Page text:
Reader Question: Are lens filters still necessary for digital photography? Are there filters that National Geographic photographers use to make their pictures look better?
My Answer: Most National Geographic photographers don’t use filters to define the look of their pictures. In fact, it used to be a badge of honor to not use any filters at all. The philosophy behind this mind-set was that filters could look gimmicky and somehow cheapen the photograph. But the stigma against them has definitely lessened over the years — especially in the age of Instagram.
That being said, it’s important to note that no filter can be considered a “magic bullet” — and to warn against the dangers of using filters as a crutch. If you rely on filters to make your pictures more interesting, you won’t learn to seek out those special times and circumstances that will give you a truly special picture.
I freely admit to using filters myself, and there’s one in particular that I’ve found useful over the years: the polarizing filter. While this filter has a reputation among beginning photographers as the one that makes the sky dark and allows you to see through windows, these are probably the polarizing filter’s least valuable aspects. What it really does is reduce glare. It also extends the amount of time during the day in which the light looks good.
By reducing haze and scattered light, I find that I can take nice pictures earlier in the afternoon (when the sun is directly overhead), particularly when I’m out shooting landscapes. There is no Photoshop setting that can easily duplicate the effect you get when you use a polarizer. Yes, a polarizing filter does darken the sky and make the clouds look better, but try not to get carried away or you’ll end up creating something that looks too good to be real.
The graduated neutral density filter, which functions sort of like the tint on car windshields, is another powerful tool that can be especially useful when you’re photographing in less-than-perfect conditions. For example, when you’re taking pictures in the mountains, the top of the mountain is closer to the sun and therefore illuminated more brightly. And doesn’t it always seem that the sun leaves valleys at the precise moment the light starts getting good? The graduated neutral density filter can help even out these exposure differences.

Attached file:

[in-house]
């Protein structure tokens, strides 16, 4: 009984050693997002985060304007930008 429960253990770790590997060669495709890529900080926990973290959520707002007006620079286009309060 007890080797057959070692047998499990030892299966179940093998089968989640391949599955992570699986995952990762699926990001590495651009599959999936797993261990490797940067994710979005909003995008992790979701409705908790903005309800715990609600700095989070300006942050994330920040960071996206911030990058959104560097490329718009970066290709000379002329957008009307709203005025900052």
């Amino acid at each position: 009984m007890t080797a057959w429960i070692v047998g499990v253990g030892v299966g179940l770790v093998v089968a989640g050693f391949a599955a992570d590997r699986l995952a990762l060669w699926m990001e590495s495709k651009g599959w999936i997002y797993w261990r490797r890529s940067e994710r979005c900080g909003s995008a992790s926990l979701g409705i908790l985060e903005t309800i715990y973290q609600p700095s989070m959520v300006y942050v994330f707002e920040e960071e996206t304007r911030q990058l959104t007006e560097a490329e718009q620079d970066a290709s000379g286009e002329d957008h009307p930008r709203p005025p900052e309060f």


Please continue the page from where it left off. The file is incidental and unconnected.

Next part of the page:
This kind of filter falls into two main categories: hard edge and soft edge. I prefer the latter because it yields a subtler effect. In the digital age, Adobe Lightroom and other photo-editing programs allow you to achieve a similar effect with a virtual graduated filter, so many photographers now regard soft-edge filters as obsolete. But, when you’re taking a ton of photos, it’s easier to take the extra minute needed to get something right at the time of capture than spend countless hours pushing pixels around on a computer screen.
Now, of course, there’s a whole other type of filtering that is discussed because of Instagram. When I first started using the app, I, like everyone else, couldn’t believe how the different film types and effects could make almost anything look great. And since this was supposed to be a quick and fun way to share pictures with your friends, I would just throw out weird-looking pictures without thinking. But now that my initial infatuation has worn off, I find myself posting fewer pictures that have been significantly altered because it’s just too easy.
Good photography is supposed to be hard; that’s why it’s so rewarding.
Do you have something you want to ask Dan about travel photography? He’ll be answering reader questions periodically on the blog, so be sure to leave a comment.